Yes, Art Is Boring Sometimes, But Maybe That’s A Good Thing

“Most of the interesting art of our time is boring.” – Susan Sontag

Katherine Brooks Senior Arts & Culture Editor, The Huffington Post.

Gaze upon a painting by Mark Rothko, color field king, and you can experience myriad emotions. The lush blocks of orange and yellow might awaken your physical senses, causing your body to recall feelings of warmth and comfort. The smooth appearance of rectangular shapes could slow your thought process, evoking feelings of tranquility. Alone — just you and Rothko’s handiwork — you may also become aware of your own isolation.

Or … you could just feel bored.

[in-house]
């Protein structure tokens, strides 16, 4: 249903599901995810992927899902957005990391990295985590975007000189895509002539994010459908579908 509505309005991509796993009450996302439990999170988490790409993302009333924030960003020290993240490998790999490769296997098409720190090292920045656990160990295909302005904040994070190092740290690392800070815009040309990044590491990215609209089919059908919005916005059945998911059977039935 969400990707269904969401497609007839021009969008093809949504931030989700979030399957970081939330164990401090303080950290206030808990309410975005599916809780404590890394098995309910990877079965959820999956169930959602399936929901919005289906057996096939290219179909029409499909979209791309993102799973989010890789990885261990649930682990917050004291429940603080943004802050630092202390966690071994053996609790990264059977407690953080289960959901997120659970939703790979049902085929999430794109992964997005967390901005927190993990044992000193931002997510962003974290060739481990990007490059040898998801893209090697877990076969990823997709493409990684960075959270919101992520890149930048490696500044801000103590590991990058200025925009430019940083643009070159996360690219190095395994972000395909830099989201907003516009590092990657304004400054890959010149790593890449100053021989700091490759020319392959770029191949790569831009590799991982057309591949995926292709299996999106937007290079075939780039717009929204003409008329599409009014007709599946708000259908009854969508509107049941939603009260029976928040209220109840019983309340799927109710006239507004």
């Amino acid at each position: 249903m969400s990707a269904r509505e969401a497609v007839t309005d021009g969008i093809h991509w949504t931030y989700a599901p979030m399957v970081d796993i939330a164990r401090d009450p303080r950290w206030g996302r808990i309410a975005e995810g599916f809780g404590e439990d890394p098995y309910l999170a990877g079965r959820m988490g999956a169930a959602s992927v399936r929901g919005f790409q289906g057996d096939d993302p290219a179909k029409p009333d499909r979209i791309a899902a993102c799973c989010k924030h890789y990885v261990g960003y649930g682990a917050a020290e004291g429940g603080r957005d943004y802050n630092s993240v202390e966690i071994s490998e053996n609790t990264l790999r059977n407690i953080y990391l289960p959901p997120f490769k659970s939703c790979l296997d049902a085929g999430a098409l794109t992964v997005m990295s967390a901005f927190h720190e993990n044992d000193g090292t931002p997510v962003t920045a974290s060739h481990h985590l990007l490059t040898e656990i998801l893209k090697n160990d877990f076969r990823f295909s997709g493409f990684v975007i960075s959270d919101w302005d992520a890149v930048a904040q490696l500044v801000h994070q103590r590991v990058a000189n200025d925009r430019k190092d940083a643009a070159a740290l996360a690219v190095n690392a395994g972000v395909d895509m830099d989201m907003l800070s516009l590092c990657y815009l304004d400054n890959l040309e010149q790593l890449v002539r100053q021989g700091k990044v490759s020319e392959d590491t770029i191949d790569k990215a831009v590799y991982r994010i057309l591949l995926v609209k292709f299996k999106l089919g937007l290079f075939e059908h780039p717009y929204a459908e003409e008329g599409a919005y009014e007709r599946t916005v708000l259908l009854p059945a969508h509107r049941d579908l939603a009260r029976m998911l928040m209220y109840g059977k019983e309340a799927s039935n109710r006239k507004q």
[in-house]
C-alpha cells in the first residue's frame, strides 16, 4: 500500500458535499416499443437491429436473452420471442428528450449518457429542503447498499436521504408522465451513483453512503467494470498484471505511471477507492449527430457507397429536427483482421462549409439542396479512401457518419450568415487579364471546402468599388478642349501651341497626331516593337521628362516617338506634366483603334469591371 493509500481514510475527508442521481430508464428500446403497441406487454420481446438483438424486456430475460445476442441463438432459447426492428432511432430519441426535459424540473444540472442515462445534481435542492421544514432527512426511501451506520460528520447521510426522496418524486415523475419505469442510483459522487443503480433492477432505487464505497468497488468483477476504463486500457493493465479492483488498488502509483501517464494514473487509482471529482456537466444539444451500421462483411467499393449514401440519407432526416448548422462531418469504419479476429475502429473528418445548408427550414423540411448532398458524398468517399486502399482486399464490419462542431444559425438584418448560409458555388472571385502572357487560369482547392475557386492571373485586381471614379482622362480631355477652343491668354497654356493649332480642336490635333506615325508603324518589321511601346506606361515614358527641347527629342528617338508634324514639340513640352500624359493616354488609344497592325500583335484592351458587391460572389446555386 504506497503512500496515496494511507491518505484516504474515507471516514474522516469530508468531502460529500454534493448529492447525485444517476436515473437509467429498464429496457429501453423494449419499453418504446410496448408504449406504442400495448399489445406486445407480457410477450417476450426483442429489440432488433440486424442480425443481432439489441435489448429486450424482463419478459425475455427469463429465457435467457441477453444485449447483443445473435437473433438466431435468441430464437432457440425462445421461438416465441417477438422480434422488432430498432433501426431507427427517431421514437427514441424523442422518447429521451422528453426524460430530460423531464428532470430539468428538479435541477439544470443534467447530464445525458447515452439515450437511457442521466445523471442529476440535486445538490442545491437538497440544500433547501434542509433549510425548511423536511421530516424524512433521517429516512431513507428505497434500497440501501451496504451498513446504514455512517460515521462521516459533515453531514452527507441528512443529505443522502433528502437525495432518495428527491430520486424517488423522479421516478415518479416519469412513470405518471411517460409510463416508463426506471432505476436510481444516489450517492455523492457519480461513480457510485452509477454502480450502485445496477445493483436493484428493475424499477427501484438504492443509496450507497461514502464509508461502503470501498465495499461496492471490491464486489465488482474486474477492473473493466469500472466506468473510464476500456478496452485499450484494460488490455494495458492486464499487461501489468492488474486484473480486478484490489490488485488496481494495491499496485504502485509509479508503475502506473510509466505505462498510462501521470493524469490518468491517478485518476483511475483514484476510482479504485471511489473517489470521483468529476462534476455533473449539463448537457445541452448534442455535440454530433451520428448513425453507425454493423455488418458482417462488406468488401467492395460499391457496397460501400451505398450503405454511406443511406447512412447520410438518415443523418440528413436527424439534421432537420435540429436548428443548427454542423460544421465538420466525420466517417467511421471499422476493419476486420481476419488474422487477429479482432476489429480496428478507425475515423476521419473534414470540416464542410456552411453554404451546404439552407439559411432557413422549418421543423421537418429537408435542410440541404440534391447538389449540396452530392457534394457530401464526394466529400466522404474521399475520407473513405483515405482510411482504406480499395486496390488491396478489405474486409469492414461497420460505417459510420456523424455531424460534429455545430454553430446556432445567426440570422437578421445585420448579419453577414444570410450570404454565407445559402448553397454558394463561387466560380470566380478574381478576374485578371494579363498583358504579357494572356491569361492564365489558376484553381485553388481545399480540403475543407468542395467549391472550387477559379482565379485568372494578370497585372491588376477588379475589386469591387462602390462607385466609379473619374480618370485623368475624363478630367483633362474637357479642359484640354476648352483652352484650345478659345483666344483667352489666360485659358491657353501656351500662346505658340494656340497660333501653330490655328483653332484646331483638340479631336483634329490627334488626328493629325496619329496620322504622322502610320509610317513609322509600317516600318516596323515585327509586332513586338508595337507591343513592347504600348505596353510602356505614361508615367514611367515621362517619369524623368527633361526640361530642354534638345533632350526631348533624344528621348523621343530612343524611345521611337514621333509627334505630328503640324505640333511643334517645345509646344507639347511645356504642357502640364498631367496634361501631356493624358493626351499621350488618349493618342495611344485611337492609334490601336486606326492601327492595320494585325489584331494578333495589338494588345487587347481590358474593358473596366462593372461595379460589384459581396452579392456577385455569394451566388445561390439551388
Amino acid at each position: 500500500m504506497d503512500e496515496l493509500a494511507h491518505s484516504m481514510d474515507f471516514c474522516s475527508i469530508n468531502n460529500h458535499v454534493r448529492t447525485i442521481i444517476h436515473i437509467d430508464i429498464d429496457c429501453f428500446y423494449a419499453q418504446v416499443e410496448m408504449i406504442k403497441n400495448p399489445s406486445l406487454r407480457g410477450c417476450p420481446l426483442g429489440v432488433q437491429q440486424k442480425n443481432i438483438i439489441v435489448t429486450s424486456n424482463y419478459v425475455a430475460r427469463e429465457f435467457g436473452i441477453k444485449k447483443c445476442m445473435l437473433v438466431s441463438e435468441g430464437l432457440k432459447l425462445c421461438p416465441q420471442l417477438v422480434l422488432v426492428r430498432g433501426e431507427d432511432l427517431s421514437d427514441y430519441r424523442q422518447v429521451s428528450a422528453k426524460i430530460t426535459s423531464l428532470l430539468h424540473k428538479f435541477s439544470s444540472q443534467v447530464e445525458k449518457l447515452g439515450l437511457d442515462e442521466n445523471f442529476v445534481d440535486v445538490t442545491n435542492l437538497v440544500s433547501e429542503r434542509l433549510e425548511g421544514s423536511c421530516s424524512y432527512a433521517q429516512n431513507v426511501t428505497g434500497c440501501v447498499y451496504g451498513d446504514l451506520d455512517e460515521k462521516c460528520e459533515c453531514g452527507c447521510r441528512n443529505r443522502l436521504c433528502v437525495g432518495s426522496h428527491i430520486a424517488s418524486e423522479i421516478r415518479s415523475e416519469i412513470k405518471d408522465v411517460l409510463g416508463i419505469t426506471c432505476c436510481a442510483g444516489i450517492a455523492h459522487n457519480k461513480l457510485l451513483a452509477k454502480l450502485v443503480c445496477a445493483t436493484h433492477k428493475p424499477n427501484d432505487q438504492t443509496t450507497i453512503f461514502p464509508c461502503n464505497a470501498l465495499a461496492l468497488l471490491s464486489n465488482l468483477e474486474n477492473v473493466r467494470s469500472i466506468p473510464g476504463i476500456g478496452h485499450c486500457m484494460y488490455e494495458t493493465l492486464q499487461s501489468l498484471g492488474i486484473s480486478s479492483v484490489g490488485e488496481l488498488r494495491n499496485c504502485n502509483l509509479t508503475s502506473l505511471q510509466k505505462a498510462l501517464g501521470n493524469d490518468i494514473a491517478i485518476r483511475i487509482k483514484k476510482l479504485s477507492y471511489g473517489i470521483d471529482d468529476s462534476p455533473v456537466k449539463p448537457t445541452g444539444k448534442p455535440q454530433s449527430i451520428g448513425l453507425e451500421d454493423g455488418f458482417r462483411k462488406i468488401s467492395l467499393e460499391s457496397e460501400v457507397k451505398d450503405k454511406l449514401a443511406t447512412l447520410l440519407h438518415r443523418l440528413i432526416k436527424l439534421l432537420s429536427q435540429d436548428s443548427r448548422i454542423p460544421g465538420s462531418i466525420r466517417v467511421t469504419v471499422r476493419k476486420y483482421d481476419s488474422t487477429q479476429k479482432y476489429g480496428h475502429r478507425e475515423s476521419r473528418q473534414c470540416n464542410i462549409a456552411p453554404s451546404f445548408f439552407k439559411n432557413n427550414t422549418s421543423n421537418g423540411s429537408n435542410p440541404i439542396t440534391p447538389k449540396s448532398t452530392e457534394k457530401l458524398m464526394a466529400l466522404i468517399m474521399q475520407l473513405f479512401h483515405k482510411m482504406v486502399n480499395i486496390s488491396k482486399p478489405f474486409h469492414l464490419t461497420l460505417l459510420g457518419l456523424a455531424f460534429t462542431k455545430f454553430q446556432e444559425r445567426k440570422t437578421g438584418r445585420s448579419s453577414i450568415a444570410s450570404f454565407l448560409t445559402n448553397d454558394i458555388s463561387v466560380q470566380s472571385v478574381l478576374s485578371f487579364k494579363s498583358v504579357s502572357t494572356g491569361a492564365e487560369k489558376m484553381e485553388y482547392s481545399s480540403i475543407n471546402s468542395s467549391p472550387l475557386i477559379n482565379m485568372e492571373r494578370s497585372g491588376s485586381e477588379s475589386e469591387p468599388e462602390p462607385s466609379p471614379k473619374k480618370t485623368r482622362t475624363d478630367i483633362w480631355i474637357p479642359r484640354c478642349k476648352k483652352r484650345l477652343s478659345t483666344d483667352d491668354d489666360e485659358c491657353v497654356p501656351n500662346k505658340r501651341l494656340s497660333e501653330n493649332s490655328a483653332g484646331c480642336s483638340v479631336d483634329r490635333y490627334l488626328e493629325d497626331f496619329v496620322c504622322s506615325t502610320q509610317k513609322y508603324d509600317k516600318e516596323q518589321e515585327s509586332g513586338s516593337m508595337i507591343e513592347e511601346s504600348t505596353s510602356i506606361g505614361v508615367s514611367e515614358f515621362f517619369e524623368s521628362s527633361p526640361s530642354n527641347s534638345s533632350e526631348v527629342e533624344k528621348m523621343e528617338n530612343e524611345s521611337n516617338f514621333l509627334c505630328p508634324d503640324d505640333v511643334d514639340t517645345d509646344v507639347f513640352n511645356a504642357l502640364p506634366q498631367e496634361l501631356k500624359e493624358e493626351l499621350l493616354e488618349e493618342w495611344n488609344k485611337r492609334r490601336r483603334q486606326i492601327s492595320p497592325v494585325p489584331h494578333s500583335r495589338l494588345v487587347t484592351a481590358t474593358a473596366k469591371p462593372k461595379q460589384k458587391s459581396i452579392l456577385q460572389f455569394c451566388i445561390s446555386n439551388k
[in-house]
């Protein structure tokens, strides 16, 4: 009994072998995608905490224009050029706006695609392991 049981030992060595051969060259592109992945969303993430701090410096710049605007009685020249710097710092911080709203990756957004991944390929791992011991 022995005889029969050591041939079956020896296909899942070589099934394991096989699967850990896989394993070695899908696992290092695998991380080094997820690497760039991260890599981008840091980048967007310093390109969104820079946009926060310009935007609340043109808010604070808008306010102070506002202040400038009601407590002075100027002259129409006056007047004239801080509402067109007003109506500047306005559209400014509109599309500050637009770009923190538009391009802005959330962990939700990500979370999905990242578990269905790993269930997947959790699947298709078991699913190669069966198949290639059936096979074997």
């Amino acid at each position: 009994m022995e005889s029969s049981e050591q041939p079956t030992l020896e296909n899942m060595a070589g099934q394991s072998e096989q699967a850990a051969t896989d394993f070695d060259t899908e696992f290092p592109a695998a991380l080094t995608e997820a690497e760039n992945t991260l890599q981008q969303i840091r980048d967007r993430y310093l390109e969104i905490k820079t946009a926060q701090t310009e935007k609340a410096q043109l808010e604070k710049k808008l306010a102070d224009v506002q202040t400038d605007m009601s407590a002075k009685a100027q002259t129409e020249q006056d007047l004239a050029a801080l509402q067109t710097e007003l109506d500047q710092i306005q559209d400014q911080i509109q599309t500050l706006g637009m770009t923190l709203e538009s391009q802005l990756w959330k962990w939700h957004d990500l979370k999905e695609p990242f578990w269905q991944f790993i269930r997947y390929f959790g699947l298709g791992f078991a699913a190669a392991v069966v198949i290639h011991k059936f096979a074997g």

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Boring. It’s an adjective we use haphazardly to describe subjectively tedious and uninteresting things — golf tournaments, Grapes of Wrath, your grandmother’s weekly bridge group. The word has certainly been deployed to describe art, by someone, somewhere. Probably more than once.

But, does calling a painting “boring” necessarily mean we don’t like it? If it is tedious, does it mean it’s bad? According to one philosopher, the answer is a hopeful “no” to both.

“Works of art, in all their variety … afford us the opportunity for boredom,” Alva Noë, a philosophy professor at the University of California, Berkeley, wrote in a column for NPR this week. “And they do so when everything in our lives mitigates against boredom.”

We live in a constantly connected world, encouraged by everything from “Netflix and Chill” mantras to wearable technology. So, in essence, we’re almost never truly idle. Maybe boredom is one of the benefits of art, Noë surmises.